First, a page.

The government first debated the welfare reform proposals on 9 March 2011. Thanks to over 2,200 campaigners writing to over 80% of MPs, 13 MPs spoke outagainst benefit cuts for people with cancer. To coincide with the debate, we wrote a letter to the government, signed by 29 other cancer charities, about the Welfare Reform Bill's impact on people living with cancer. Read our letter to the government [PDF, 316 KB].

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Committee stage in the House of Commons

April-May 2011: A government committee reviewed the issues we had concerns about

Between April and May 2011, following the Bill's second reading, 26 MPs were invited to form a government committee and take a closer look at the Welfare Reform Bill. With the help of our campaigners and Macmillan welfare rights advisers, we made sure these MPs debated our issues and gave serious consideration to our concerns. Here's what happened: 

Employment and Support Allowance (ESA)

  • We wanted cancer patients receiving oral chemotherapy and radiotherapy to automatically receive ESA, without being medically assessed first.

We were delighted when the Minister for Employment agreed to implement recommendations, which would be made following an independent review into ESA. We worked closely with the review to influence its recommendations around patients receiving oral chemotherapy and radiotherapy.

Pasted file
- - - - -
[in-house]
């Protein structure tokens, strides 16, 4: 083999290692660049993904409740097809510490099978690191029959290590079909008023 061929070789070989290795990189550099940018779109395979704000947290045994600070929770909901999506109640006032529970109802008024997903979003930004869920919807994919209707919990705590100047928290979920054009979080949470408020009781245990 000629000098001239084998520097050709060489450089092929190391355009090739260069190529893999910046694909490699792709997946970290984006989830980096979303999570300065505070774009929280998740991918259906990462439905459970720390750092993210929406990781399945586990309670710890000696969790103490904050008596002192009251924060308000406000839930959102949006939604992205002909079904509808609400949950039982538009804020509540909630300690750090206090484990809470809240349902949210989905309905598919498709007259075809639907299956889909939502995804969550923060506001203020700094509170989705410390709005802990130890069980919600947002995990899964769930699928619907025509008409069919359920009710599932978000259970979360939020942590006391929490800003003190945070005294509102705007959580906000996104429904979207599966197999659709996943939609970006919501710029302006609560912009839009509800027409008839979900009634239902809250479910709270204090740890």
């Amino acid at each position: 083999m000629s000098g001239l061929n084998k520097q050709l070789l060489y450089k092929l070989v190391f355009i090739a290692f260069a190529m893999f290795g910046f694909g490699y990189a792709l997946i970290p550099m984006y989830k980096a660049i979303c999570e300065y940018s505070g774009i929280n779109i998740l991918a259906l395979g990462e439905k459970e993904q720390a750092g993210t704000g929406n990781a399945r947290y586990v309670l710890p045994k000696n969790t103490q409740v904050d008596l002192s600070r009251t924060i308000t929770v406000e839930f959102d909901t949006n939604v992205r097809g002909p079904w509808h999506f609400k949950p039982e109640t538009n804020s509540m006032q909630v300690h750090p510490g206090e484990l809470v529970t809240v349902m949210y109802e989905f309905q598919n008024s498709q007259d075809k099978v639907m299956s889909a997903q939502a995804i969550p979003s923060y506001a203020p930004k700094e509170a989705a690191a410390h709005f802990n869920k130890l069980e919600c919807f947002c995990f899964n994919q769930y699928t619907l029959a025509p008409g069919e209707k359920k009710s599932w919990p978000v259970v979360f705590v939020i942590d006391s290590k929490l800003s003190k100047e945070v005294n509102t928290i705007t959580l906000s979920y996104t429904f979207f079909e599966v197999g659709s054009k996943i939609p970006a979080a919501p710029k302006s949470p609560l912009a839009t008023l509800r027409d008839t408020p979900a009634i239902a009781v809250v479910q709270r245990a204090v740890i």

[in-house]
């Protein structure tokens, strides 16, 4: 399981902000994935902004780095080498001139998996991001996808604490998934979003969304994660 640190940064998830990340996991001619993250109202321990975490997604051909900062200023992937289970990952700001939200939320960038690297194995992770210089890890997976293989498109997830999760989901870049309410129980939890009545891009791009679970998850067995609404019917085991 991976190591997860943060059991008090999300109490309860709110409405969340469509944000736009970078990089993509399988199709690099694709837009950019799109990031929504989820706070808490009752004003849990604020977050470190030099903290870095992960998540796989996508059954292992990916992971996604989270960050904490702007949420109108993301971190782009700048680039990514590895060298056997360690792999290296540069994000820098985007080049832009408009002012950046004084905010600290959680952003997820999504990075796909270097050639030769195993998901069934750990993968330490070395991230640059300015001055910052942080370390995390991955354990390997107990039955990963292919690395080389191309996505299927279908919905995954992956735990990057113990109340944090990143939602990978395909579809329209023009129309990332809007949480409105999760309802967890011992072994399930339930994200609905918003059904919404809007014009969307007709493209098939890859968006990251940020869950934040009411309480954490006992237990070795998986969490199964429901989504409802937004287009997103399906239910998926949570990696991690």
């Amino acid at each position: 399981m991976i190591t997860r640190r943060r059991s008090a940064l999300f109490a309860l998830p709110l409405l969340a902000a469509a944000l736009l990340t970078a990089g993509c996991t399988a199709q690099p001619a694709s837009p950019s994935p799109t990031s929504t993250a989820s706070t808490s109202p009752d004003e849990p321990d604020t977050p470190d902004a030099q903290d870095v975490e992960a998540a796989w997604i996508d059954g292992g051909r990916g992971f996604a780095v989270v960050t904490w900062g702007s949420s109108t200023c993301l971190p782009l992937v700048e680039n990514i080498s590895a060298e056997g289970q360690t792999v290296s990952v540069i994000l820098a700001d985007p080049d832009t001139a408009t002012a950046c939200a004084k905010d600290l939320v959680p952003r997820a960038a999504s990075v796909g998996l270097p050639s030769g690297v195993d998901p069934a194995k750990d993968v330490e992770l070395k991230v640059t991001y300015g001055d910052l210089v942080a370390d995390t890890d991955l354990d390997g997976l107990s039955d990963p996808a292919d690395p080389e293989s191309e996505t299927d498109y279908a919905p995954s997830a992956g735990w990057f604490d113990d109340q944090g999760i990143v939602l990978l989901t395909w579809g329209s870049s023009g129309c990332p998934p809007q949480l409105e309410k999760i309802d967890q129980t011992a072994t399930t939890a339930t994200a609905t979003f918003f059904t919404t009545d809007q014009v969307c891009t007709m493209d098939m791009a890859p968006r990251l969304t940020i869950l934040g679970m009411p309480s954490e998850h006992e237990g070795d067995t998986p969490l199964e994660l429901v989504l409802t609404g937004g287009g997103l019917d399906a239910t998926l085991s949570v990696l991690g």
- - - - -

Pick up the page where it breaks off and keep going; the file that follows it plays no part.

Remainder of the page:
• We campaigned to ensure all cancer patients who can't work because of their condition receive ESA for as long as they need it.

Labour and Liberal Democrat MPs challenged the government’s plan to limit the amount of time people can claim ESA. The government stated that this change was necessary because it would save significant amounts of money.

Disability Living Allowance (DLA)

We were campaigning to ensure cancer patients get support with the extra costs of cancer, as soon as they need it.

  • Labour and Liberal Democrat MPs asked the government to reconsider its plans to extend the qualifying period before receiving DLA. The government maintained that six months was an acceptable amount of time for people with a long term condition to wait.